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Transgender worker loses harassment claim over name change on rota

In the case of Mandie Monroe v Central Bedfordshire Council, a trans woman argued that she had been harassed relating to her gender reassignment because her employer had deadnamed her on the rota.

In the case of Mandie Monroe v Central Bedfordshire Council, a trans woman argued that she had been harassed relating to her gender reassignment because her employer had deadnamed her on the rota.

The claimant is a transgender woman. She was engaged by the Council in April 2022. On her application form she used the name “Andy M” and was also referred to by this name during her interview.

She later explained to a colleague that she was in the early stages of transitioning and would go by the names Andy or Mandi and wouldn’t take offence if either was used. She signed off her emails as Mandi, or M but retained Andy in her email address.

During a MS Teams video call in her first month of employment, a colleague (Ms H) asked the claimant what name to use for the rota. The claimant didn’t respond directly but stood up to show

Ms H a long skirt and top. Ms H interpreted this behaviour as the claimant wanting to be named as Mandi on the rota.

A few days later, the claimant’s line manager, Ms R, spoke to the claimant to explain that, whilst she was free to use whatever name she wished, for staff and customers there needed to be consistency and the claimant should consider what first name she wanted to use. She said that she was content to be Andy in the workplace and Mandi outside it. She also said that she would accept the pronouns he/him.

Ms H had already prepared a rota for week commencing 2 May 2022 including the name of Mandi. A few days later, after the rota had been sent out, Ms R contacted Ms H to confirm that, in future rotas, the claimant should be referred to as Andy to avoid confusion with customers.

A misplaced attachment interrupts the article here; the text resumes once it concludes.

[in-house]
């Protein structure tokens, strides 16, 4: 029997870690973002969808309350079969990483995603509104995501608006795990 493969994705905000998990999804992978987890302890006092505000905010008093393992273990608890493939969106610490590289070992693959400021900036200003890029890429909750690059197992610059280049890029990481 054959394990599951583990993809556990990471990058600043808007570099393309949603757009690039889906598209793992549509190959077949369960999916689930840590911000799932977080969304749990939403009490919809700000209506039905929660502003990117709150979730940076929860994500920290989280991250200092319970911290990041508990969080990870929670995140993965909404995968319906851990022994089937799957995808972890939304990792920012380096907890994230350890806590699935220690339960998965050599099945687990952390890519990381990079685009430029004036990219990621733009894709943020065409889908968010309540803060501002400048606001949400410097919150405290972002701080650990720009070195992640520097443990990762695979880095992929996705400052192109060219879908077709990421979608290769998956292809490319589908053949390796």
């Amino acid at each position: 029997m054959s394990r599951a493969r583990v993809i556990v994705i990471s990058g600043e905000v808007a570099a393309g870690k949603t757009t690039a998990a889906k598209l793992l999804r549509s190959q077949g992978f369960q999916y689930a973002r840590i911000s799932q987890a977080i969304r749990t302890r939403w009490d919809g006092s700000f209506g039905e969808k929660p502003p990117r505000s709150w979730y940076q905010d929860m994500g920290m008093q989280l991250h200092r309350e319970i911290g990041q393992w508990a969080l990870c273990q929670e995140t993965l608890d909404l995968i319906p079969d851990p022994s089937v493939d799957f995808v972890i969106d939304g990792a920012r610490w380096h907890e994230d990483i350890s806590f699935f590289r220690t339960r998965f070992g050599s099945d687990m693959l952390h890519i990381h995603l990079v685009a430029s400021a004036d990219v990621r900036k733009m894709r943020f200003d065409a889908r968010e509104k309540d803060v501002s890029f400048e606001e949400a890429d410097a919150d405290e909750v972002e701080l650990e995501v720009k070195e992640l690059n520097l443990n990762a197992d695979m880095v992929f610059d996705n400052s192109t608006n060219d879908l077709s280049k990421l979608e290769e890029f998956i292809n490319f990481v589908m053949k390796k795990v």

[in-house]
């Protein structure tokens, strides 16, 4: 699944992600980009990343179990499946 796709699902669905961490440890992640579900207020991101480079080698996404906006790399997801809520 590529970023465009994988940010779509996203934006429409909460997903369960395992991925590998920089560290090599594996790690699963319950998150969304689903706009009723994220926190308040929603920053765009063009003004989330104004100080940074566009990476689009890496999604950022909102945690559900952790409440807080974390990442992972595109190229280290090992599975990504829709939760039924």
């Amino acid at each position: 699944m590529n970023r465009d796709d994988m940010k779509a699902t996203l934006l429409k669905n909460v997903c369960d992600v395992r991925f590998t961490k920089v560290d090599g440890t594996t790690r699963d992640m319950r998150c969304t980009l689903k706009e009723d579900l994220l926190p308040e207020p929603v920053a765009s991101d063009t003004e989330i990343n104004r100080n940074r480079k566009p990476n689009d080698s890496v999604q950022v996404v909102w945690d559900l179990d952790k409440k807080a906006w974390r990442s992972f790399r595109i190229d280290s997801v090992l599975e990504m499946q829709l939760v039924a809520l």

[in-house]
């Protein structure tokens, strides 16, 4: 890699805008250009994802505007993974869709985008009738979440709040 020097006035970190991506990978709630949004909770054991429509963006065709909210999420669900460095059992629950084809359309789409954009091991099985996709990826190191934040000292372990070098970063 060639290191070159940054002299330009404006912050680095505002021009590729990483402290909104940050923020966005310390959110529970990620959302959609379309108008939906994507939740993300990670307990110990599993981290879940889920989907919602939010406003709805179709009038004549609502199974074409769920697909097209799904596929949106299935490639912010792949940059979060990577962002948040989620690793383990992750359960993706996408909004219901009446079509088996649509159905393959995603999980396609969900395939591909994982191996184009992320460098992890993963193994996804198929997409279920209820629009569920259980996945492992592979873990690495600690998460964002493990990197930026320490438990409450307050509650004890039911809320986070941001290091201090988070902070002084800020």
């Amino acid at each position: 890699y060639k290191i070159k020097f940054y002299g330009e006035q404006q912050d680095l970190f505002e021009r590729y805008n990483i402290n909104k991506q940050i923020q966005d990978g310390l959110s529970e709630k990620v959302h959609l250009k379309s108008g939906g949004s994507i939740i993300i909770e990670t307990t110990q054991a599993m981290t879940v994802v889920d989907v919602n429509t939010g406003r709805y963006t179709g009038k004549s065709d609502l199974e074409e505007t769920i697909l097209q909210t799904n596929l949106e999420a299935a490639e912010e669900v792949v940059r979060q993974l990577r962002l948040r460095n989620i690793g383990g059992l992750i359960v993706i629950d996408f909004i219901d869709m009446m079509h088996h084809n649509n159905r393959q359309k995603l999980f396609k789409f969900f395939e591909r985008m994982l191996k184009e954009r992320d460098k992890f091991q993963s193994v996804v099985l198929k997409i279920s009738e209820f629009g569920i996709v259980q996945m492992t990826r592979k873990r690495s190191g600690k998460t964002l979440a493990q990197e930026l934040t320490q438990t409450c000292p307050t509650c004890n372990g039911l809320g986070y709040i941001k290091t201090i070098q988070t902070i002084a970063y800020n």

Ultimately, the claimant’s assignment with the Council was terminated (for reasons unrelated to these particular facts). The claimant subsequently pursued a number of claims, including a claim for harassment related to gender reassignment.

The tribunal held that the claimant had not been harassed on the grounds of her gender reassignment for the following reasons: –

  • It did not amount to “unwanted conduct” for Ms R to speak with the claimant to explain that using both names was confusing. Ms R asked her to choose how she wanted to be addressed and did not seek to influence that choice.
  • The claimant had elected to be called Andy during her interview and application form and had subsequently said that she did not mind which name colleagues used to refer to her. Critically, the claimant had also confirmed to Ms R that she wished to be referred to as Andy at work after Ms R had sought clarification.
  • Ms R’s act of clarifying the position, and the subsequent name change on the rota, was not conduct that amounted to harassment (i.e. it did not create an intimidating, hostile, degrading, humiliating or offensive environment for the claimant).

Source: Lexology

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